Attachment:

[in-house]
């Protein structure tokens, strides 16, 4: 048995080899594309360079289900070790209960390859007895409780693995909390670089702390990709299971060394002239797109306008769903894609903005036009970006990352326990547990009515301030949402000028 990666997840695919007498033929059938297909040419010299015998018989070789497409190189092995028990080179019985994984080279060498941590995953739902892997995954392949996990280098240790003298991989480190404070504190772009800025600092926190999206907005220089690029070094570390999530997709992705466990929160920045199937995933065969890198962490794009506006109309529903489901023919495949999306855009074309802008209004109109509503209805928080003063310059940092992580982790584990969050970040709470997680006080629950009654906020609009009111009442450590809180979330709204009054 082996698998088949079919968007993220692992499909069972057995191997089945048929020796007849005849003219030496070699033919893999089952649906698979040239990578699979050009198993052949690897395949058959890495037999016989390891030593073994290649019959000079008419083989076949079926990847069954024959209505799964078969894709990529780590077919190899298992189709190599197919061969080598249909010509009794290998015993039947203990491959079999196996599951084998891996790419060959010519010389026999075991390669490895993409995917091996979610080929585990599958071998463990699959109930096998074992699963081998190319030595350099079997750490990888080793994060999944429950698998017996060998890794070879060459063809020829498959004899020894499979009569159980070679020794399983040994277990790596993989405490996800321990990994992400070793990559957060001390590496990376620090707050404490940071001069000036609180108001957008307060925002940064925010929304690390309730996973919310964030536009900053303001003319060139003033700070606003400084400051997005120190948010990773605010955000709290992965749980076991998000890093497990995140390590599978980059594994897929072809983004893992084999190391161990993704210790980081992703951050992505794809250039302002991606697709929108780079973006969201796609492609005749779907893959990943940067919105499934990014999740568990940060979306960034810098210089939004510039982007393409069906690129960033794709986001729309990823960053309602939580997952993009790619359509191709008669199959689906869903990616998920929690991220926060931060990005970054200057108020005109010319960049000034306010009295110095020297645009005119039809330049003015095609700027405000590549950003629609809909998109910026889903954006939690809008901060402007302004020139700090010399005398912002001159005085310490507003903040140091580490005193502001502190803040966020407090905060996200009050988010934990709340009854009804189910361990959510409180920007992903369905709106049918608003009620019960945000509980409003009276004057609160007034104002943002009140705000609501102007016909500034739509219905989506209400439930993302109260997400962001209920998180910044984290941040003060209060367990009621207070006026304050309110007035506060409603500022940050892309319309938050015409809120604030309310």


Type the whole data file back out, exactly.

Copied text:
[in-house]
């Protein structure tokens, strides 16, 4: 048995080899594309360079289900070790209960390859007895409780693995909390670089702390990709299971060394002239797109306008769903894609903005036009970006990352326990547990009515301030949402000028 990666997840695919007498033929059938297909040419010299015998018989070789497409190189092995028990080179019985994984080279060498941590995953739902892997995954392949996990280098240790003298991989480190404070504190772009800025600092926190999206907005220089690029070094570390999530997709992705466990929160920045199937995933065969890198962490794009506006109309529903489901023919495949999306855009074309802008209004109109509503209805928080003063310059940092992580982790584990969050970040709470997680006080629950009654906020609009009111009442450590809180979330709204009054 082996698998088949079919968007993220692992499909069972057995191997089945048929020796007849005849003219030496070699033919893999089952649906698979040239990578699979050009198993052949690897395949058959890495037999016989390891030593073994290649019959000079008419083989076949079926990847069954024959209505799964078969894709990529780590077919190899298992189709190599197919061969080598249909010509009794290998015993039947203990491959079999196996599951084998891996790419060959010519010389026999075991390669490895993409995917091996979610080929585990599958071998463990699959109930096998074992699963081998190319030595350099079997750490990888080793994060999944429950698998017996060998890794070879060459063809020829498959004899020894499979009569159980070679020794399983040994277990790596993989405490996800321990990994992400070793990559957060001390590496990376620090707050404490940071001069000036609180108001957008307060925002940064925010929304690390309730996973919310964030536009900053303001003319060139003033700070606003400084400051997005120190948010990773605010955000709290992965749980076991998000890093497990995140390590599978980059594994897929072809983004893992084999190391161990993704210790980081992703951050992505794809250039302002991606697709929108780079973006969201796609492609005749779907893959990943940067919105499934990014999740568990940060979306960034810098210089939004510039982007393409069906690129960033794709986001729309990823960053309602939580997952993009790619359509191709008669199959689906869903990616998920929690991220926060931060990005970054200057108020005109010319960049000034306010009295110095020297645009005119039809330049003015095609700027405000590549950003629609809909998109910026889903954006939690809008901060402007302004020139700090010399005398912002001159005085310490507003903040140091580490005193502001502190803040966020407090905060996200009050988010934990709340009854009804189910361990959510409180920007992903369905709106049918608003009620019960945000509980409003009276004057609160007034104002943002009140705000609501102007016909500034739509219905989506209400439930993302109260997400962001209920998180910044984290941040003060209060367990009621207070006026304050309110007035506060409603500022940050892309319309938050015409809120604030309310």